After all the ‘blood, sweat and tears’ in the two-month battle to free Indian sikh Paramjeet Singh from a ‘bogus’ extradition warrant that could have spelt his death, campaigners today received the news they had been waiting for.
Portugal’s Justice minister Francisca van Dunem has rejected the request by Indian authorities to release the 42-year-old father-of-four to their custody.
Police officers who had arrived from the Punjab to pick Mr Singh up had already been ‘routed’ by a criminal complaint put in by Mr Singh’s legal team alleging past acts of torture of prisoners in jail.
But now India’s bid to detain Mr Singh on what it called terrorist charges has been firmly kicked in the teeth.
Human rights lawyer Gurpatwant Pannun – who has been at the head of the legal fight since Mr Singh was arrested in Albufeira before Christmas – is now on his way to Beja jail to secure his client’s release, and prepare for an emotional journey home.
This has been an issue that inflamed sikhs across the world.
Since taking up the story in December, the Resident has been in touch with multiple sources, all of whom stressed India’s appalling human rights record.
A member of Mr Singh’s defence team told RTP news today that the arrest was politically motivated from the start.
“It is not the first time Interpol Red Notices have been used for political purposes”, the spokesman for Sikhs for Justice told the news channel.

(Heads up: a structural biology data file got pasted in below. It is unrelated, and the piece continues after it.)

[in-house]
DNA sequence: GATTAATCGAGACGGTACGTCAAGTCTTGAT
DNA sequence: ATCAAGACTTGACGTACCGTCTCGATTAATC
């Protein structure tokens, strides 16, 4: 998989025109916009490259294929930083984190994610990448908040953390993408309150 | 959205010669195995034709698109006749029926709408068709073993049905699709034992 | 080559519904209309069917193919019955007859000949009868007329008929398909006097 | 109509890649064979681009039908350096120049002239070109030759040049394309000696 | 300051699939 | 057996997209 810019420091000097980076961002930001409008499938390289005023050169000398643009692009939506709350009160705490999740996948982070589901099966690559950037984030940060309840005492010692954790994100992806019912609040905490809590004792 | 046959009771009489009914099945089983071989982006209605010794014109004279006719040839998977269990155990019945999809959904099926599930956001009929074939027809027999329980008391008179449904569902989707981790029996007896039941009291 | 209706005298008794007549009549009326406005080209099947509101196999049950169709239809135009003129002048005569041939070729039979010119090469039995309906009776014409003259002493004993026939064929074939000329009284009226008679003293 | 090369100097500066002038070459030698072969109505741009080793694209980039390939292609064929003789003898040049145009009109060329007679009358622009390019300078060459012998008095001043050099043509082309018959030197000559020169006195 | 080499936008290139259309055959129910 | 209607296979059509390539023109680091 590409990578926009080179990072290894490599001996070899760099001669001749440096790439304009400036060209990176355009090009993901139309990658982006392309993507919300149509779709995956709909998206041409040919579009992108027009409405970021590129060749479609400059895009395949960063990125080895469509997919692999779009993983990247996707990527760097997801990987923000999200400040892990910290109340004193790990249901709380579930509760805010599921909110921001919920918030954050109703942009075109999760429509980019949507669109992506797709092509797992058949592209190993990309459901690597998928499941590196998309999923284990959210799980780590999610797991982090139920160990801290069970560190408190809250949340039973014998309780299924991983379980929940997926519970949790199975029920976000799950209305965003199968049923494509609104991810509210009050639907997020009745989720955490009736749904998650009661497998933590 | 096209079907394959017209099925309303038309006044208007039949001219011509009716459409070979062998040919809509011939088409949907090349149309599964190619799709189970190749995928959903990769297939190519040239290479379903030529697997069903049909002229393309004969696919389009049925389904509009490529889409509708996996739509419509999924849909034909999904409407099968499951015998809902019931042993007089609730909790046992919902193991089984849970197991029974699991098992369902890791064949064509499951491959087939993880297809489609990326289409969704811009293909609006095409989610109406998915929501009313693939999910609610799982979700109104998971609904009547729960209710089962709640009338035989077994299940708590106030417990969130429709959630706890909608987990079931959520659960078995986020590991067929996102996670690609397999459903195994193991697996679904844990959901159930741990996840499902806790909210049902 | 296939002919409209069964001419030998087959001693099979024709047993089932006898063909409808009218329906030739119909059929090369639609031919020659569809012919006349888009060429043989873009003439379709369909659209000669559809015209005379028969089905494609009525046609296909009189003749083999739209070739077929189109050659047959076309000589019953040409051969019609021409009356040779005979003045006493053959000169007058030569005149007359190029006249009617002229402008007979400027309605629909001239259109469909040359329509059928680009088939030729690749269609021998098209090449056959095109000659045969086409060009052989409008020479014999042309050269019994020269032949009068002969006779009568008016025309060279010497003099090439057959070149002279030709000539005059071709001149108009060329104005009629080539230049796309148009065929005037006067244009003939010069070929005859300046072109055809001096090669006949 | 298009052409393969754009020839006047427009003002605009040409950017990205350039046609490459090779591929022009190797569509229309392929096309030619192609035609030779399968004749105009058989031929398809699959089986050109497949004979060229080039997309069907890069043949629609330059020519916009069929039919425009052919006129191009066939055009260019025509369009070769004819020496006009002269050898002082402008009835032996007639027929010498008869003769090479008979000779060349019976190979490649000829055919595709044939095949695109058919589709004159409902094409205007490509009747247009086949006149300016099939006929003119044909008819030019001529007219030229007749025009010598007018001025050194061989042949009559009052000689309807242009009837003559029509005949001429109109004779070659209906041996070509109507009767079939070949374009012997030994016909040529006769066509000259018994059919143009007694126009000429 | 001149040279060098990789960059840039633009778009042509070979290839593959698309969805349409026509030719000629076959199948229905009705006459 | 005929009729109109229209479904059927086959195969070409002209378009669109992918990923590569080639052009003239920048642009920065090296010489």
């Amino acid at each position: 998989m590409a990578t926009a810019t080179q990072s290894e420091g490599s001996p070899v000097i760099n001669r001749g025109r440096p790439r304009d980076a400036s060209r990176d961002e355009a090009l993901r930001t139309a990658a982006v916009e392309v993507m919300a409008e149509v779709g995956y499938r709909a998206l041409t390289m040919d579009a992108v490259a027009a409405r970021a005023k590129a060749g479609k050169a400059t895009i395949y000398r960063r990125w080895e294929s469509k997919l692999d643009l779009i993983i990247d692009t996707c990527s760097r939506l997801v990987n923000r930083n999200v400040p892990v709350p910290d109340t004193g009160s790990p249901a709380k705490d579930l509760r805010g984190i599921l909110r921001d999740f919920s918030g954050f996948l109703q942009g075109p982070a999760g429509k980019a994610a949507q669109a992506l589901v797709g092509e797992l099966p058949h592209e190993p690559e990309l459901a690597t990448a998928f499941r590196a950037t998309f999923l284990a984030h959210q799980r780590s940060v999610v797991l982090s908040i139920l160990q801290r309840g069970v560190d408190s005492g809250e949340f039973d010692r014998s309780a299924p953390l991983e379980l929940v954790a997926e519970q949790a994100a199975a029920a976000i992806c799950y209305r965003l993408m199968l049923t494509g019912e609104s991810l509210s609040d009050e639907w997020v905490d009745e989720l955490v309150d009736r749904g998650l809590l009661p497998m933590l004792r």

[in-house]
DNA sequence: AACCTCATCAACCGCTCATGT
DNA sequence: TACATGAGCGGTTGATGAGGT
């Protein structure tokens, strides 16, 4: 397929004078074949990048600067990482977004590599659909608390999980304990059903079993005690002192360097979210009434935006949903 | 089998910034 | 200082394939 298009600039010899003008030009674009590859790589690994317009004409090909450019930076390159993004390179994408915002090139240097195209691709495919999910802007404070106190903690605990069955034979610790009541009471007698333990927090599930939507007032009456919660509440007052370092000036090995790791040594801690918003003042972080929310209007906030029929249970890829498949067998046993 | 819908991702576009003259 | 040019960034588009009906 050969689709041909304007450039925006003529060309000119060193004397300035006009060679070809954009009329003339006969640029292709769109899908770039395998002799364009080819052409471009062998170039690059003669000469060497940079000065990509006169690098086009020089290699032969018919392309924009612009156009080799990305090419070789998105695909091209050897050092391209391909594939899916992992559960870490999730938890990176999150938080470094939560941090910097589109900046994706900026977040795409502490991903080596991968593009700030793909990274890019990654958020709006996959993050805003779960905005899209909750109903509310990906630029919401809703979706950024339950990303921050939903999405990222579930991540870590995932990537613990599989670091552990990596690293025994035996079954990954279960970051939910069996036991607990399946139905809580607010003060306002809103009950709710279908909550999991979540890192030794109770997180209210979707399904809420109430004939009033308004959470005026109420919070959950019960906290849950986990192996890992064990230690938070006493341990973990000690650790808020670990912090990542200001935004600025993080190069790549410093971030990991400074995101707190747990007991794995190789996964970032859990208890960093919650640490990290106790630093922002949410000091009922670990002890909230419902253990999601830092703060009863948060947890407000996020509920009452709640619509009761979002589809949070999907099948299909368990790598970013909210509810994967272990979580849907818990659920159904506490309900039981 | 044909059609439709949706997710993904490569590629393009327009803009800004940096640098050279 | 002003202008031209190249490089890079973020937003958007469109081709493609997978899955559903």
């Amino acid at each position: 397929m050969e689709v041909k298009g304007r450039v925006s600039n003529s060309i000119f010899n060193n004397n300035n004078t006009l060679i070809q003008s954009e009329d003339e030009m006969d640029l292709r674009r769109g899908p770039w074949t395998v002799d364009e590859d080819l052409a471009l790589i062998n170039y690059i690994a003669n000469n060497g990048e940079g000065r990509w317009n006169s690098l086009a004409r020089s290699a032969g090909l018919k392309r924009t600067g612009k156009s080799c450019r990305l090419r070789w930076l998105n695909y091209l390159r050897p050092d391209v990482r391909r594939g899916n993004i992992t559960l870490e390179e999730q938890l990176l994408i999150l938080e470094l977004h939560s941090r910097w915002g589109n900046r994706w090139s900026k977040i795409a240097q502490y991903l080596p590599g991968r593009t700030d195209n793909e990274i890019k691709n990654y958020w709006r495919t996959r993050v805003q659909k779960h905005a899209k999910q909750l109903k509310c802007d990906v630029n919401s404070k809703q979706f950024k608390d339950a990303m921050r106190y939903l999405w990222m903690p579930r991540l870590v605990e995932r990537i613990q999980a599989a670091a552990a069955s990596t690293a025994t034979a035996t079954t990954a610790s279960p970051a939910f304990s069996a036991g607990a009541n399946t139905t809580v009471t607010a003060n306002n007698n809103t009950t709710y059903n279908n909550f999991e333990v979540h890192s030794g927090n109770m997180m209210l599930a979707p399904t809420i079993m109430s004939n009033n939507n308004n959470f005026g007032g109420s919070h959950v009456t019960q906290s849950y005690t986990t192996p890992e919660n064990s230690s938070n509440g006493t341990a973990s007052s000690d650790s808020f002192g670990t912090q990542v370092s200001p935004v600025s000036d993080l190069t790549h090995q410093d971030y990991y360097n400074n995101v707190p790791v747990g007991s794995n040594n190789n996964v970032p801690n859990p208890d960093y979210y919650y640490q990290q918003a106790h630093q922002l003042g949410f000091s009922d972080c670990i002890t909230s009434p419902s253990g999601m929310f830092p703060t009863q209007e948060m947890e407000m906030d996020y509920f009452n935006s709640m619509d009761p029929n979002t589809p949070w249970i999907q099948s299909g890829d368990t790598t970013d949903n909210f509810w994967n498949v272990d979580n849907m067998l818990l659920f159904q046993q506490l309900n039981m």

Later this evening, RTP will be covering a special report on the story from 9pm.
But for now, Mr Singh’s family and thousands of supporters throughout the world are celebrating what all agree is a situation where common sense has fortunately been seen to have prevailed.
The statement coming from the Justice Ministry shortly after midday today said the extradition request had been found inadmissible due to the fact Mr Singh held refugee status – awarded by the British government in 2000 – and as such, was at liberty to travel freely to other EU countries, including Portugal.
“A large part of the facts on which extradition is requested occurred in India at a time when refugee status had already been attributed by the United Kingdom”, added Francisca Van Dunem, stressing the reasons for giving Mr Singh asylum had not changed since Britain opened its doors to him.
Citing all the laws and conventions used by Mr Singh’s defence to attack the extradition bid, the statement from the Justice Ministry concluded that “these various legal standards” prohibited Portugal from sending Mr Singh back to a country “from which he had allegedly been persecuted and ran the risk of persecution”.
Francisca Van Dunem’s decision follows an impressive series of efforts to secure Mr Singh’s release.
MPs throughout the UK have lobbied the British government and here too, a parliamentary commission on Constitutional Affairs only last week joined the campaign, sending its own petition to minister Van Dunem.
In January, Labour leader Jeremy Corbyn appealed directly to Portuguese prime minister António Costa, while Euro MEP Ana Gomes wrote her personal appeal to the Justice Minister from Brussels.
Meantime, efforts by the global sikh community saw protests outside Portuguese embassies throughout North America, Europe and Asia, including a 200-strong protest in Lisbon outside parliament last week.
“We’re delighted by the news”, reports the Sikh Federation today, stressing it is “grateful that the Minister of Justice in Portugal has rejected the false case by the Indian Government and its efforts to defame the Sikh community and Paramjeet Singh”.